Most ViewedHow The Earl Of Surrey And The Fair Geraldine Plighted Their Troth In The Cloisters Of Saint George's Chapel
How The Earl Of Surrey And The Fair Geraldine Met In King James's Bower In The Moat
Of The Combat Between Will Sommers And Patch
How King Henry The Eighth Held A Chapter Of The Garter
Of The Meeting Of King Henry The Eighth And Anne Boleyn At The Lower Gate
Showing How Morgan Fenwolf Escaped From The Garter Tower
How Mabel Lyndwood Was Taken To The Castle By Nicholas Clamp
What Passed Between Anne Boleyn And The Duke Of Suffolk And How Herne The Hunter Appeared To Her In The Oratory
How Herne Appeared To Henry In The Home Park
In What Manner Herne Declared His Passion For Mabel
Least ViewedHow Tristram Lyndwood Was Interrogated By The King
Of The Interview Between Henry And Catherine Of Arragon In The Urswick Chapel
The Last Great Epoch In The History Of The Castle
Of The Mysterious Noise Heard In The Curfew Tower
How Herne The Hunter Appeared To Henry On The Terrace
Comprising The Fourth Epoch In The History Of The Castle
How Sir Thomas Wyat Found Mabel In The Sandstone Cave And What Happened To Him There
Of The Desperate Resolution Formed By Tristram And Fenwolf And How The Train Was Laid
How Anne Boleyn Received Proof Of Henry's Passion For Jane Seymour
What Passed Between Norris And The Tall Monk
How King Henry The Eighth Held A Chapter Of The Garter
From a balcony overlooking the upper ward, Anne Boleyn beheld the
king's approach on his return from the Garter Tower, and waving her hand
smilingly to him, she withdrew into the presence-chamber. Hastening to
her, Henry found her surrounded by her ladies of honour, by the chief
of the nobles and knights who had composed her train from Hampton Court,
and by the Cardinals Wolsey and Campeggio; and having exchanged a few
words with her, he took her hand, and led her to the upper part of the
chamber, where two chairs of state were set beneath a canopy of crimson
velvet embroidered with the royal arms, and placed her in the seat
hitherto allotted to Catherine of Arragon. A smile of triumph irradiated
Anne's lovely countenance at this mark of distinction, nor was her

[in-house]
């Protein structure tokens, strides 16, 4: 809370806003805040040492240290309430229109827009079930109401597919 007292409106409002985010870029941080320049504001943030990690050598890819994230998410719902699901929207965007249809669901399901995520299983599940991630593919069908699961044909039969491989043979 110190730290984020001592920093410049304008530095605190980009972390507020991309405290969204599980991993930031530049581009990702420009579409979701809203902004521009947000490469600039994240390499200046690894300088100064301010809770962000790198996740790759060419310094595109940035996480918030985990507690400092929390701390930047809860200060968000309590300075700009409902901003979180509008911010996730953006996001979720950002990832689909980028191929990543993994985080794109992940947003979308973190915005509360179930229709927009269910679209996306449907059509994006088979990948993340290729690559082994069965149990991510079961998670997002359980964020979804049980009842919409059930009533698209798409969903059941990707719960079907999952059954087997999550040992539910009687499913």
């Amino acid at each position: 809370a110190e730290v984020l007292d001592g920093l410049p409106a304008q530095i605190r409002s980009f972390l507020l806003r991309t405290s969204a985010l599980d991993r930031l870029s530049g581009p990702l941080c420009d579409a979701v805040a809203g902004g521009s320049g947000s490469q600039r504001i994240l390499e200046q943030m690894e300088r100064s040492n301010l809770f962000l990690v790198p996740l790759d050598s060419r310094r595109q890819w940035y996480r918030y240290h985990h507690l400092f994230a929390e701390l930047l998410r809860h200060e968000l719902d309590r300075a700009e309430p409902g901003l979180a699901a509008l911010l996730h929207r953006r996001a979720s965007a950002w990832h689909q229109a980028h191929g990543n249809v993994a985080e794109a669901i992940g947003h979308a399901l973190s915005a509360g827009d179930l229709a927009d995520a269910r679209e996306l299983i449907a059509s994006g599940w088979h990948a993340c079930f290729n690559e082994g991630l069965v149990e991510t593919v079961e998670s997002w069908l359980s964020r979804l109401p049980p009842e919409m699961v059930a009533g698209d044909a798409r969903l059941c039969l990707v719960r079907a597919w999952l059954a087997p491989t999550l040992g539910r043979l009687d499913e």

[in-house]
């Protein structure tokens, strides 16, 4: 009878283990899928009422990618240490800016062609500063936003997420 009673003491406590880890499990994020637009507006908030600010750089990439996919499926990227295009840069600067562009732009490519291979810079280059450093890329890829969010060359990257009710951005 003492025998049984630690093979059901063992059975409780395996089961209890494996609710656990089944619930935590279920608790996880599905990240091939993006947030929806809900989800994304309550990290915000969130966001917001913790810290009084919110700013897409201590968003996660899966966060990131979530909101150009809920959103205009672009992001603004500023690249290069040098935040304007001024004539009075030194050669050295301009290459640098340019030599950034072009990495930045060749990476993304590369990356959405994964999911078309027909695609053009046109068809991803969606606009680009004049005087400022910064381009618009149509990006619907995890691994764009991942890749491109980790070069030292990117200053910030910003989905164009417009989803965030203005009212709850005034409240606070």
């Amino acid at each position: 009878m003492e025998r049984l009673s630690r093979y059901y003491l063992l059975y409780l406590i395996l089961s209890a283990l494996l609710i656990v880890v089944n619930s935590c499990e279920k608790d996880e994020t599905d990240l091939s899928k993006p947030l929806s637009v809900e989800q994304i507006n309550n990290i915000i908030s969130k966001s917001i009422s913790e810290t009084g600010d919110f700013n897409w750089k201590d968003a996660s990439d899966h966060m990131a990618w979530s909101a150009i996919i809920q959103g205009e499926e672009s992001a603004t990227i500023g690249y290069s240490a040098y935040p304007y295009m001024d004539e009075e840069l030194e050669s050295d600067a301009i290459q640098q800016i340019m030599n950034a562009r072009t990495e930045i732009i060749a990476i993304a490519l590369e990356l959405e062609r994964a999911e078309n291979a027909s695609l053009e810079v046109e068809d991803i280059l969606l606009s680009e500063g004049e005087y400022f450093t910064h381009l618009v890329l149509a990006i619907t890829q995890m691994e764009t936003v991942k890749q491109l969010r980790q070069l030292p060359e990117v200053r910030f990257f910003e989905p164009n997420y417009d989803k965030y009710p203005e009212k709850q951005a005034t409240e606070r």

satisfaction diminished as Henry turned to address the assemblage.
"My lords," he said, "ye are right well aware of the scruples of
conscience I entertain in regard to my marriage with my brother's widow,
Catherine of Arragon. The more I weigh the matter, the more convinced am
I of its unlawfulness; and were it possible to blind myself to my sinful
condition, the preachers, who openly rebuke me from the pulpit, would
take care to remind me of it. Misunderstand me not, my lords. I have no
ground of complaint against the queen. Far otherwise. She is a lady
of most excellent character--full of devotion, loyalty, nobility, and
gentleness. And if I could divest myself of my misgivings, so far from
seeking to put her from me, I should cherish her with the greatest
tenderness. Ye may marvel that I have delayed the divorce thus long. But
it is only of late that my eyes have been opened; and the step was hard
to take. Old affections clung to me--old chains restrained me--nor could
I, without compunction, separate myself from one who has ever been to me
a virtuous and devoted consort."
"Thou hast undergone a martyrdom, gossip," observed Will Sommers, who
had posted himself at the foot of the canopy, near the king, "and shalt
henceforth be denominated Saint Henry."
The gravity of the hearers might have been discomposed by this remark,
but for the stern looks of the king.
"Ye may make a jest of my scruples, my lords," he continued, "and think
I hold them lightly; but my treatise on the subject, which has cost
me much labour and meditation, will avouch to the contrary. What would
befall this realm if my marriage were called in question after my
decease? The same trouble and confusion would ensue that followed on the
death of my noble grandfather, King Edward the Fourth. To prevent such
mischance I have resolved, most reluctantly, to put away my present
queen, and to take another consort, by whom I trust to raise up a worthy
successor and inheritor of my kingdom."
A murmur of applause followed this speech, and the two cardinals
exchanged significant glances, which were not unobserved by the king.
"I doubt not ye will all approve the choice I shall make," he pursued,
looking fiercely at Wolsey, and taking Anne Boleyn's hand, who arose
as he turned to her. "And now, fair mistress," he added to her, "as an
earnest of the regard I have for you, and of the honours I intend you,
I hereby create you Marchioness of Pembroke, and bestow upon you a
thousand marks a year in land, and another thousand to be paid out of my
treasury to support your dignity."
"Your majesty is too generous," replied Anne, bending the knee, and
kissing his hand.
"Not a whit, sweetheart--not a whit," replied Henry, tenderly raising
her; "this is but a slight mark of my goodwill. Sir Thomas Boleyn," he
added to her father, "henceforth your style and title will be that of
Viscount Rochford, and your patent will be made out at the same time as